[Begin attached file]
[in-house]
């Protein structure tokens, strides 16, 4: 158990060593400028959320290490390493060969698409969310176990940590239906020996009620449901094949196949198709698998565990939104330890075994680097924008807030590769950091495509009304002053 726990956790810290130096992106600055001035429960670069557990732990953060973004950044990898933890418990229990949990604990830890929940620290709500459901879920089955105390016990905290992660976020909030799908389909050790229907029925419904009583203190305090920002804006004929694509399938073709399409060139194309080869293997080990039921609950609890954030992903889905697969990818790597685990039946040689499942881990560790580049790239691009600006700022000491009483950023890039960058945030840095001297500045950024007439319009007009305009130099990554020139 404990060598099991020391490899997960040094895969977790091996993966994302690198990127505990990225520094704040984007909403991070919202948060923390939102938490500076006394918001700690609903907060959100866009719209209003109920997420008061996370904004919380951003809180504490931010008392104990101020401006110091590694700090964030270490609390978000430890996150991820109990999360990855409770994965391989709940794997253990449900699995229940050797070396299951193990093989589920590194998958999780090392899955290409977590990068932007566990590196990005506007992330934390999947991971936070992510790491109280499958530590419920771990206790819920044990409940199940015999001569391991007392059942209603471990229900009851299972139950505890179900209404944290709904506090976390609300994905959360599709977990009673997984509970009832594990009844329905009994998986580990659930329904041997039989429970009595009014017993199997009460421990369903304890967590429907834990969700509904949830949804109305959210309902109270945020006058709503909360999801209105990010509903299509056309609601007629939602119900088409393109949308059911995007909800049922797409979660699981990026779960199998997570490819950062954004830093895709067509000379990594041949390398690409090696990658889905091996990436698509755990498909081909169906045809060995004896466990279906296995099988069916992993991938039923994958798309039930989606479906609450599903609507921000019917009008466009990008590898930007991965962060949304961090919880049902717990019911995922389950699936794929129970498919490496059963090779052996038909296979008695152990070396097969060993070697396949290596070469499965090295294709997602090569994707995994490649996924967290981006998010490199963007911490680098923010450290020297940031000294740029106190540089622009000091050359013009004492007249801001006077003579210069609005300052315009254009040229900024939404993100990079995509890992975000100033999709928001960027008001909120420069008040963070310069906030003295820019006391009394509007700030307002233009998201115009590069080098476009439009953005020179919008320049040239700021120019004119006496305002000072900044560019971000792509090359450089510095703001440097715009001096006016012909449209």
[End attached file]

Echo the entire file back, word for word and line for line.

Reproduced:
[in-house]
């Protein structure tokens, strides 16, 4: 158990060593400028959320290490390493060969698409969310176990940590239906020996009620449901094949196949198709698998565990939104330890075994680097924008807030590769950091495509009304002053 726990956790810290130096992106600055001035429960670069557990732990953060973004950044990898933890418990229990949990604990830890929940620290709500459901879920089955105390016990905290992660976020909030799908389909050790229907029925419904009583203190305090920002804006004929694509399938073709399409060139194309080869293997080990039921609950609890954030992903889905697969990818790597685990039946040689499942881990560790580049790239691009600006700022000491009483950023890039960058945030840095001297500045950024007439319009007009305009130099990554020139 404990060598099991020391490899997960040094895969977790091996993966994302690198990127505990990225520094704040984007909403991070919202948060923390939102938490500076006394918001700690609903907060959100866009719209209003109920997420008061996370904004919380951003809180504490931010008392104990101020401006110091590694700090964030270490609390978000430890996150991820109990999360990855409770994965391989709940794997253990449900699995229940050797070396299951193990093989589920590194998958999780090392899955290409977590990068932007566990590196990005506007992330934390999947991971936070992510790491109280499958530590419920771990206790819920044990409940199940015999001569391991007392059942209603471990229900009851299972139950505890179900209404944290709904506090976390609300994905959360599709977990009673997984509970009832594990009844329905009994998986580990659930329904041997039989429970009595009014017993199997009460421990369903304890967590429907834990969700509904949830949804109305959210309902109270945020006058709503909360999801209105990010509903299509056309609601007629939602119900088409393109949308059911995007909800049922797409979660699981990026779960199998997570490819950062954004830093895709067509000379990594041949390398690409090696990658889905091996990436698509755990498909081909169906045809060995004896466990279906296995099988069916992993991938039923994958798309039930989606479906609450599903609507921000019917009008466009990008590898930007991965962060949304961090919880049902717990019911995922389950699936794929129970498919490496059963090779052996038909296979008695152990070396097969060993070697396949290596070469499965090295294709997602090569994707995994490649996924967290981006998010490199963007911490680098923010450290020297940031000294740029106190540089622009000091050359013009004492007249801001006077003579210069609005300052315009254009040229900024939404993100990079995509890992975000100033999709928001960027008001909120420069008040963070310069906030003295820019006391009394509007700030307002233009998201115009590069080098476009439009953005020179919008320049040239700021120019004119006496305002000072900044560019971000792509090359450089510095703001440097715009001096006016012909449209």